Nowadays, unreasonable or inordinate delays in immigration petition processing times are causing clients significant stress, particularly because travel may be restricted while the immigration petition or application is pending. However, there is a solution which may have been viewed as extreme in previous years, but which now is getting renewed attention. That solution is filing a lawsuit against the United States Immigration and Citizenship Services ("USCIS") in federal court under the Mandamus and Venue Act of 1962. Under this Act, the party bringing the lawsuit is demanding that the court order USCIS to act and adjudicate the petition or application. In such a case, the party bringing suit must show that he or she has a clear right to the relief requested, that the government has a clear duty to perform the act in question, and that there is no other adequate remedy available.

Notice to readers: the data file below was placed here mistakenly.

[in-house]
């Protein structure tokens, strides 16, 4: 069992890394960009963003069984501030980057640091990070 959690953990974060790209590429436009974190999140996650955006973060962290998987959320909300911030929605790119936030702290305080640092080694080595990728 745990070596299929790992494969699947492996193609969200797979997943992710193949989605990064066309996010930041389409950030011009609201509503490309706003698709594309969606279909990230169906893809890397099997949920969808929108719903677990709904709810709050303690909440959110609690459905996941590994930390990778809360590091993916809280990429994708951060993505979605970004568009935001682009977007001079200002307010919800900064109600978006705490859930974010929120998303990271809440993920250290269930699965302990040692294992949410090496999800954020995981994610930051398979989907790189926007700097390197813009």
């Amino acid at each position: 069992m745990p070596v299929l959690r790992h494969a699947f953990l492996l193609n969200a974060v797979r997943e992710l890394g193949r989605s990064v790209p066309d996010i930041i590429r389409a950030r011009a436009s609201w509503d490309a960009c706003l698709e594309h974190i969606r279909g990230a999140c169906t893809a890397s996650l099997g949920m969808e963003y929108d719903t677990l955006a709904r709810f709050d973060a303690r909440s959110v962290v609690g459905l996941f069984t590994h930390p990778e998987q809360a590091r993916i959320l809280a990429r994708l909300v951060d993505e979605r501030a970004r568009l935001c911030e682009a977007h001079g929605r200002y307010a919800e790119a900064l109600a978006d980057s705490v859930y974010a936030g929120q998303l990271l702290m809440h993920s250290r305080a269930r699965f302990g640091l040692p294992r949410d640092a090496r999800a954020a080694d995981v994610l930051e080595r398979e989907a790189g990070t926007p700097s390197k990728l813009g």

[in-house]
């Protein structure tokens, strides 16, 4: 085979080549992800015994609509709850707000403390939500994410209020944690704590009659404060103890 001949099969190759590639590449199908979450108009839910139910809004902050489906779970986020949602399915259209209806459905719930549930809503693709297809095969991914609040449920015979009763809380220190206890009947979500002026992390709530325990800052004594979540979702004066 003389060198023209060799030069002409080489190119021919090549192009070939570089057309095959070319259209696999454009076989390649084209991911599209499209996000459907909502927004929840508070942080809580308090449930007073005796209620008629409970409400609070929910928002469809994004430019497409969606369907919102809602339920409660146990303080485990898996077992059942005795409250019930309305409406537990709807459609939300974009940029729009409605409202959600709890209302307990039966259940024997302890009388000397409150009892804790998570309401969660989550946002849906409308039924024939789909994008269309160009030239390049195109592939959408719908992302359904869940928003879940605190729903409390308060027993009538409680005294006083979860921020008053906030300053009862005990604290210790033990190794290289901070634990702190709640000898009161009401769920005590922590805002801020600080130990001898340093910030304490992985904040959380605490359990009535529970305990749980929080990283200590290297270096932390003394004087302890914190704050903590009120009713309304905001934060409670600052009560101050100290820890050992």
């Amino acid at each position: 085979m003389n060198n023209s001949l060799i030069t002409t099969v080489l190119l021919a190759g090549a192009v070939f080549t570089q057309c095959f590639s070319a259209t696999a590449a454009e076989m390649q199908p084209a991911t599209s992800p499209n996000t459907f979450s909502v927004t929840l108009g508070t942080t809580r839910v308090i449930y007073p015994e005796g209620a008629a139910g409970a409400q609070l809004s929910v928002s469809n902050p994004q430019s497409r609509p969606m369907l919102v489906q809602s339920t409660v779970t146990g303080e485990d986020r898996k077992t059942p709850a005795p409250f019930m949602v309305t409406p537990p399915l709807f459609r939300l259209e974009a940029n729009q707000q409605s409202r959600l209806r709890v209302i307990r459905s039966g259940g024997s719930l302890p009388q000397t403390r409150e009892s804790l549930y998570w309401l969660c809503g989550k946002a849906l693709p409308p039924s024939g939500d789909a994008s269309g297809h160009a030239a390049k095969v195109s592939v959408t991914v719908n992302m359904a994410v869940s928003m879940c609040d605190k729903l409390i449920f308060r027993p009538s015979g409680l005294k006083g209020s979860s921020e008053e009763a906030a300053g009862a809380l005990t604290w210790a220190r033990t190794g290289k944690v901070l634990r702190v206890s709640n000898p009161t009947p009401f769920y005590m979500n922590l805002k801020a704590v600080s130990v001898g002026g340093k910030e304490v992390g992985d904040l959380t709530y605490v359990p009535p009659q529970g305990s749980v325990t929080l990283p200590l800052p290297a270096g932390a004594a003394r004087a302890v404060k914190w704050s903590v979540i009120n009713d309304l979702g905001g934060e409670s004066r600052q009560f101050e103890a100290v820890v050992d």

Filing a Lawsuit to Challenge an Immigration Denial

Visa denials have reached over 60% in certain categories, with the L-1 visa suffering the most repercussions. However, the answer may be filing a lawsuit in federal court. Many clients resist this option, but it is becoming more of a necessity. I have traditionally filed petitions and applications that have detailed legal arguments and are chocked full of relevant evidence so that if the client is willing and able, there is the availability of an appeal to the courts.